Welcome to the final part of this three-part series digging into the details of how to keep on growing once you’ve landed and started the job.
So, you’ve become all you can be for your organization. You are now an ambassador, advocate, an agent of (and for) change, and an all around contributor to a mission you are passionate about. You’ve stayed active and have continued to learn new things.
At this point, you may be asking yourself, “What’s next?” and “How can I sustain the momentum?” When you think about maintaining that edge, you have to consider how to stay competitive within your organization and your industry.
Below, you’ll find three activities you can engage in to ensure that you will stay on top of your game.
Move with the change
We all know that change is inevitable. While some change will be difficult, it’s something we all have to do; especially if we want to be in demand.
Most organizations see constant growth and evolution. Whether new technology is being introduced, or there are changes being made in operating procedures, forward movement has always been proven to be beneficial for long term success.
If your organization is implementing a new system, be the first to learn it. It doesn’t matter if it is not relevant to your current role. With these additional skills, you can increase your capacity which will increase your value. My mentor always tells me, “You should know something about everything and everything about something.” I follow this philosophy wherever I go and I’ve never been left behind.
Keep in mind, increasing your value internally will also increase your value in the job market. This is especially true if the skills you’ve learned are transferable. Should you decide to leave your organization and embark on a new adventure, being able to articulate what you’ve done as well as demonstrate your ability to adapt to change will make you a more attractive candidate.
Network, network, network
I cannot stress enough how important networking is. Networking, building relationships, and getting to know people in the organization and the industry will always keep you in the know. This insider information will allow you to be strategic in your approach to advancing your career.
Here are five key networking behaviors you should engage in:
- Engage in professional activities. Join a professional group or society or attend a conference. You should be around those who are seeking the same knowledge and growth as you. You may even consider joining the Young Nonprofit Professionals Network.
- Participate in communities of practice (CoP). A CoP is a group of individuals who share a common goal or passion. They will usually meet to exchange knowledge and learn collectively. For example, if you work in HR, join the Human Resources Professional Association of Nonprofit Organizations (HRPANO).
- Increase your visibility (internally and externally). One way you can increase your internal visibility is by volunteering for stretch assignments. Is there a major project coming up? Can your skills be of use? Volunteer! Externally, you should look for opportunities that will allow you to share your knowledge; volunteering at a conference for the CoP you’ve joined is a great way to do this.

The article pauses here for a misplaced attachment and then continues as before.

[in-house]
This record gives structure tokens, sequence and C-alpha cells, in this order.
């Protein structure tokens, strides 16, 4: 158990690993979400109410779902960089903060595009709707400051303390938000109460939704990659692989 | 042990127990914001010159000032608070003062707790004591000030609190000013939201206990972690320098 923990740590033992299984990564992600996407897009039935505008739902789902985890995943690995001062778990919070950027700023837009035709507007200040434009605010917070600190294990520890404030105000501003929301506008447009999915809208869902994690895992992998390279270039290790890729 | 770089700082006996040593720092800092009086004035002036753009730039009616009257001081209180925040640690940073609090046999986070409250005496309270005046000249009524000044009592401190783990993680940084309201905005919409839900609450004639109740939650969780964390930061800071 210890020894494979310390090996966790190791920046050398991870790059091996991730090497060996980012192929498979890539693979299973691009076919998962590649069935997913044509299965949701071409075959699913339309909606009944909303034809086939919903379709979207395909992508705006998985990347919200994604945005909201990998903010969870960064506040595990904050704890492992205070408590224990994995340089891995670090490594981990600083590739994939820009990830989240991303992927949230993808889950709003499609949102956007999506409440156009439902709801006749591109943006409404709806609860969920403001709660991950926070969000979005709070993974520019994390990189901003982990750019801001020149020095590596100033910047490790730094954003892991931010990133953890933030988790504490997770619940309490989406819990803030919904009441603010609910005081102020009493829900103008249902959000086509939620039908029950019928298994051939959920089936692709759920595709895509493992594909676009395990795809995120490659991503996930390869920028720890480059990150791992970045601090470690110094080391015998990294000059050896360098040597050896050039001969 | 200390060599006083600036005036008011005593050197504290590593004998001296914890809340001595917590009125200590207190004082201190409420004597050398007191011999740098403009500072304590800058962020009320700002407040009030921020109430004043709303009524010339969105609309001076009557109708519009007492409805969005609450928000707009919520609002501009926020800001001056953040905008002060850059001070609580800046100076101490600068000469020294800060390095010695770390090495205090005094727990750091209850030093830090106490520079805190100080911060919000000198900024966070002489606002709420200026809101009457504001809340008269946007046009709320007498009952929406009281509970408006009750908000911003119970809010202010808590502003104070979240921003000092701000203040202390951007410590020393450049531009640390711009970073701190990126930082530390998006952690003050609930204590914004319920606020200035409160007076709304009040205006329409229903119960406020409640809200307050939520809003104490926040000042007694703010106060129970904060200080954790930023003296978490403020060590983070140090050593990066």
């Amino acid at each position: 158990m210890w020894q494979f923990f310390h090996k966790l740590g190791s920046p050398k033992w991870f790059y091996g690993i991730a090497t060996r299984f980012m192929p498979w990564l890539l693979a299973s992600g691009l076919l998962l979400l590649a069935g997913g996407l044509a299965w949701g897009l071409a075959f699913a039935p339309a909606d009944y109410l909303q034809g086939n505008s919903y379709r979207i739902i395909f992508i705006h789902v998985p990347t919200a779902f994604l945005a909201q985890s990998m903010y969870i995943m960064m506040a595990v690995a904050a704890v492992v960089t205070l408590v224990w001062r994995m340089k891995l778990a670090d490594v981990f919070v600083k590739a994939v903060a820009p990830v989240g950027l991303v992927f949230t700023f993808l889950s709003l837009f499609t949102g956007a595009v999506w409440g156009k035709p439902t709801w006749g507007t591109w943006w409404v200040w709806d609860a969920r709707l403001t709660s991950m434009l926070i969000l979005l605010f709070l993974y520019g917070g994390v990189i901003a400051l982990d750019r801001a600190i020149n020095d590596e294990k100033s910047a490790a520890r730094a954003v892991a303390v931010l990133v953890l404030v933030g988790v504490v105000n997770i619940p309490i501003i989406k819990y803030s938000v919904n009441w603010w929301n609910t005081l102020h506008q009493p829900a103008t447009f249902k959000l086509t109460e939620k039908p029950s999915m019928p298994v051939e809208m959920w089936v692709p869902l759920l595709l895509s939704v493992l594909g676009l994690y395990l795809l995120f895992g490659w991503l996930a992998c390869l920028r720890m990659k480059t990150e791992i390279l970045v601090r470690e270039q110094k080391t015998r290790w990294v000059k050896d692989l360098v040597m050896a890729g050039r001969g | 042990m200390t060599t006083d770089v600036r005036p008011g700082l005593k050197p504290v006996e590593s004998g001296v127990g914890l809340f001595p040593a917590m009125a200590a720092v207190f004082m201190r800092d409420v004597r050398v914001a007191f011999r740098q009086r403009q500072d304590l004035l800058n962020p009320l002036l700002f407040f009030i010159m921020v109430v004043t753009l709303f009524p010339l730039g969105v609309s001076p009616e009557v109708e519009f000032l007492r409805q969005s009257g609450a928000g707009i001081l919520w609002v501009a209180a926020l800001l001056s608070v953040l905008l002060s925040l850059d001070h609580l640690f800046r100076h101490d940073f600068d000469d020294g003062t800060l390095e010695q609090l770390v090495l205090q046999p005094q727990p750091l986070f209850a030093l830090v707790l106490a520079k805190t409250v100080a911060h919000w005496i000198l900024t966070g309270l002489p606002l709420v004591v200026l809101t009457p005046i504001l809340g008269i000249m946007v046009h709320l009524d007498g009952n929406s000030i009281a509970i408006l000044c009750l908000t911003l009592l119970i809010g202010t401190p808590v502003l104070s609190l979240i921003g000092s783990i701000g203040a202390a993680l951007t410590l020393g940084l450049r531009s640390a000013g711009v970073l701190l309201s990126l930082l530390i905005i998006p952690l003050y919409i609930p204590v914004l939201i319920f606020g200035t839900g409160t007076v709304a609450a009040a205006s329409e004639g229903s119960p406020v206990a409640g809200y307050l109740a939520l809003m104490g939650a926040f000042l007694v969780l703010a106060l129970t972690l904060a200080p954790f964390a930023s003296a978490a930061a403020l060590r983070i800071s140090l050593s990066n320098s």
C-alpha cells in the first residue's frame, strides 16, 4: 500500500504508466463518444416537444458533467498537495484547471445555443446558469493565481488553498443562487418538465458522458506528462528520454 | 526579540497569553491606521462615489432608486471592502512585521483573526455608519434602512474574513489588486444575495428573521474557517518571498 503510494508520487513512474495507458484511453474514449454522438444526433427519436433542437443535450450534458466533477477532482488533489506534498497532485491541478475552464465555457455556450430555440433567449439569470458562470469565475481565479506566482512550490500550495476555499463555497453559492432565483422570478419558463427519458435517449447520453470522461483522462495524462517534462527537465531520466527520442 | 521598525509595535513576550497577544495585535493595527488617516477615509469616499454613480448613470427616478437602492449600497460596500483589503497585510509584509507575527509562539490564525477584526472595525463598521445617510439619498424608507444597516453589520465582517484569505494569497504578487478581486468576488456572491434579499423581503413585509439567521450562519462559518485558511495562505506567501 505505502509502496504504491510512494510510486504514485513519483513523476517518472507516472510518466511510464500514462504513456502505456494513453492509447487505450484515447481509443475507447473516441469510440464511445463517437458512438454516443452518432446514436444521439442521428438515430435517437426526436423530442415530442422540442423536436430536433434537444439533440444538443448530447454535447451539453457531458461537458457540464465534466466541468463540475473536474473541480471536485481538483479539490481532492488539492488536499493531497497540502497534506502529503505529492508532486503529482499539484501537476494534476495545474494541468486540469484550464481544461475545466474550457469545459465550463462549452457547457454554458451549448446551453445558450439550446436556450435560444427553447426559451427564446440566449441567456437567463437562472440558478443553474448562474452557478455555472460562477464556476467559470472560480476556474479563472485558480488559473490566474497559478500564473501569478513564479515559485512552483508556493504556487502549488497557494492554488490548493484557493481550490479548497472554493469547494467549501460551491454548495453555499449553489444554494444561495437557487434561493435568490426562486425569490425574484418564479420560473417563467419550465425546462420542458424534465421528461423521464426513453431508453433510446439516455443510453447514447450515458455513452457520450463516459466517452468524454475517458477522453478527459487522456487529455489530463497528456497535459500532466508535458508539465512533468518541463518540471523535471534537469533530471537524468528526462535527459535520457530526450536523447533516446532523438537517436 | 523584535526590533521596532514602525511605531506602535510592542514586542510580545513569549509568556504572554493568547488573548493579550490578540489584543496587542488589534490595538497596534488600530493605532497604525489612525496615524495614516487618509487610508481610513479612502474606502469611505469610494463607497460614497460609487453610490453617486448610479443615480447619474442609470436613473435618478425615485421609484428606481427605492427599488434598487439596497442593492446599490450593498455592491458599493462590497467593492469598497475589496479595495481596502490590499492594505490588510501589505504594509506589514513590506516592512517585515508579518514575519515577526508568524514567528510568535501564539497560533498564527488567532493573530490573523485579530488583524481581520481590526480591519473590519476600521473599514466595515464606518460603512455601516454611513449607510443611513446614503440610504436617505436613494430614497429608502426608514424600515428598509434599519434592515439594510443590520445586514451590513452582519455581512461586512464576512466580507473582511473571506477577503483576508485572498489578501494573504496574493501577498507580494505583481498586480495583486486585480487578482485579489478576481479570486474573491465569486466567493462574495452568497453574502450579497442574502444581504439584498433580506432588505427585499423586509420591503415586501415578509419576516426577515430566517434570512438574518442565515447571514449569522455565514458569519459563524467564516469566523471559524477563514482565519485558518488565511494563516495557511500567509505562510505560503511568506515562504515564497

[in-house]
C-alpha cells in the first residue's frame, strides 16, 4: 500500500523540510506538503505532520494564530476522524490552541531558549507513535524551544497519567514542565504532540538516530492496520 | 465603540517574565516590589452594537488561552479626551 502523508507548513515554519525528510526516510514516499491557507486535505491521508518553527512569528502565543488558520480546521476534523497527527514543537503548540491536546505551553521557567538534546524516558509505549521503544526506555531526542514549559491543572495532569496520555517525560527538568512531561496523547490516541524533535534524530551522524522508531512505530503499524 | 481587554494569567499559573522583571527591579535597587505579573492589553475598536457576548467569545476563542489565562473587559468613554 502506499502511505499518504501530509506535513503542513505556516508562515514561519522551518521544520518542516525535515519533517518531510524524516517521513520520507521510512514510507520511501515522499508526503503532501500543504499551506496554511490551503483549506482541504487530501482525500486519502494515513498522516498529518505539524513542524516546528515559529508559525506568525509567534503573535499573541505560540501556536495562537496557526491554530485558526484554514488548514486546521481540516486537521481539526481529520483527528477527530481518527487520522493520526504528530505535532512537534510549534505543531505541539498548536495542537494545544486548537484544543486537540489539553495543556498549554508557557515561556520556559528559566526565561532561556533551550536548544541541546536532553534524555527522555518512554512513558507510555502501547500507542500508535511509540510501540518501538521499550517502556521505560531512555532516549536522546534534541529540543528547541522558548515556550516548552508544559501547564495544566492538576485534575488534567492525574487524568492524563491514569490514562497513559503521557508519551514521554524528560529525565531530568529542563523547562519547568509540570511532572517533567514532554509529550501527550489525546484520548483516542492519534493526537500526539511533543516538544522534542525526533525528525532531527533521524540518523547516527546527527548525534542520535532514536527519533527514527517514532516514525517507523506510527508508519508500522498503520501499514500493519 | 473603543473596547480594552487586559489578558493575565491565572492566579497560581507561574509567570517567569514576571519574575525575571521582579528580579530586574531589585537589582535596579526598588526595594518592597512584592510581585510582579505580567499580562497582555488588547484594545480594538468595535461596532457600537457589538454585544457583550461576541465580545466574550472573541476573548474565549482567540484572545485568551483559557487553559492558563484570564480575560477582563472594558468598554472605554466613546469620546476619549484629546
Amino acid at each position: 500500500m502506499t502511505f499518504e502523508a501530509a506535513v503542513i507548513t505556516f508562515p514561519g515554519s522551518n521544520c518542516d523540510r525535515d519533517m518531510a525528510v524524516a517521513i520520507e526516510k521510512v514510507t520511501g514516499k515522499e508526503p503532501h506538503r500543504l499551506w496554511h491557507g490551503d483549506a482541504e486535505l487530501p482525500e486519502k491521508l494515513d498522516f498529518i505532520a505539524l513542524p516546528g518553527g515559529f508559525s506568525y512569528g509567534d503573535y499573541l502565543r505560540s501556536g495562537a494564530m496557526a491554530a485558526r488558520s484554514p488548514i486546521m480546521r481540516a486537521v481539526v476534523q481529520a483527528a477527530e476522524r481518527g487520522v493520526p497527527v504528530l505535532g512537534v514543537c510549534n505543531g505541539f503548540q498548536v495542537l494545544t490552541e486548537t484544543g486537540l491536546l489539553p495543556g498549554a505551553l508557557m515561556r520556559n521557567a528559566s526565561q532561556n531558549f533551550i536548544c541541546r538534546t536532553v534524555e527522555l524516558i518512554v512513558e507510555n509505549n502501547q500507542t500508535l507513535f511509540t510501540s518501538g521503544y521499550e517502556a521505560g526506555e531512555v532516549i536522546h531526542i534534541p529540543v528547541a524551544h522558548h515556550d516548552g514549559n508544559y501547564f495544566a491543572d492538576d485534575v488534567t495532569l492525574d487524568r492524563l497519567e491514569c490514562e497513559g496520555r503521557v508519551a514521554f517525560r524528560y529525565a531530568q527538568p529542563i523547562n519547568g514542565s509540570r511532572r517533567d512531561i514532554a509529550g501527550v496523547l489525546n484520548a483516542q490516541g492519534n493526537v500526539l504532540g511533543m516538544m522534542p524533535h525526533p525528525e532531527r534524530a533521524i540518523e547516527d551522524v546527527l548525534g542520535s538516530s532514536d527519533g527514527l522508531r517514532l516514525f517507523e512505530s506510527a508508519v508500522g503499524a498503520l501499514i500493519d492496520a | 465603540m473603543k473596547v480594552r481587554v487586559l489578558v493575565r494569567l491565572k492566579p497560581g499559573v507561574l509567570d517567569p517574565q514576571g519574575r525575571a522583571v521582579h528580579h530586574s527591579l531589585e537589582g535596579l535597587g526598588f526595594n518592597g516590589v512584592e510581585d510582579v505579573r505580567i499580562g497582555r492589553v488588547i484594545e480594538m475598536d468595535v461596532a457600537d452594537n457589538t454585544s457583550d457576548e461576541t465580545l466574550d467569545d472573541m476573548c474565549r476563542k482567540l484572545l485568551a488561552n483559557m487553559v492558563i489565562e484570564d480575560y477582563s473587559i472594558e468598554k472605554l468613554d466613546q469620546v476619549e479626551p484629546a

- Get to know people. You should socialize both inside and outside of your organization. Don’t just sit at your desk all day. Take a trip to water cooler or staff lunch area. Same goes for when you are at an event. Don’t just stand by the snacks; find a group, introduce yourself, and join the conversation. Get to know people, learn about them, and allow them to get to know you.
- Maintain contact with those you meet. This goes beyond just talking to someone at an event and exchanging business cards. Send a follow up communication. It doesn't have to be extensive. You can simply write, “It was great talking with you about (insert topic) at the event. I know of another event related to (insert topic) and thought you might be interested so I am passing along the information.”
Development goes beyond learning something new. It is growing, evolving, and maturing as an individual and as a professional.
Continuous development requires you to engage in activities that will allow you to expand your thought processes. Explore opportunities that take you out of your comfort zone and force you to see and do things in new ways.
For example, I recently attended a training session to become a Certified Purpose Leader. I was very reluctant when my manager first approached me about this professional development opportunity. I did not immediately see the relevance to my role. However, I decided to have an open mind and attend. Having completed the training, I now see my work in a completely different way and have discovered how to make work a better experience for others. I’ve learned how to better communicate with people where they are and “speak their love language,” as they say. I am also able to better identify what drives and motivates others and this enables me to help them stay engaged in their work. This is a skill and credential that I can take with me everywhere I go.
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About the Author | Waajida L. Small, Ph.D., HCS is a Human Resources scholar and practitioner with over a decade of HR leadership experience. Waajida is currently the Director for Human Resources at the Wildlife Conservation Society (WCS), a global non-profit organization with over 4000 staff in 64 countries. Waajida has a doctorate in human capital management and is a certified Human Capital Strategist.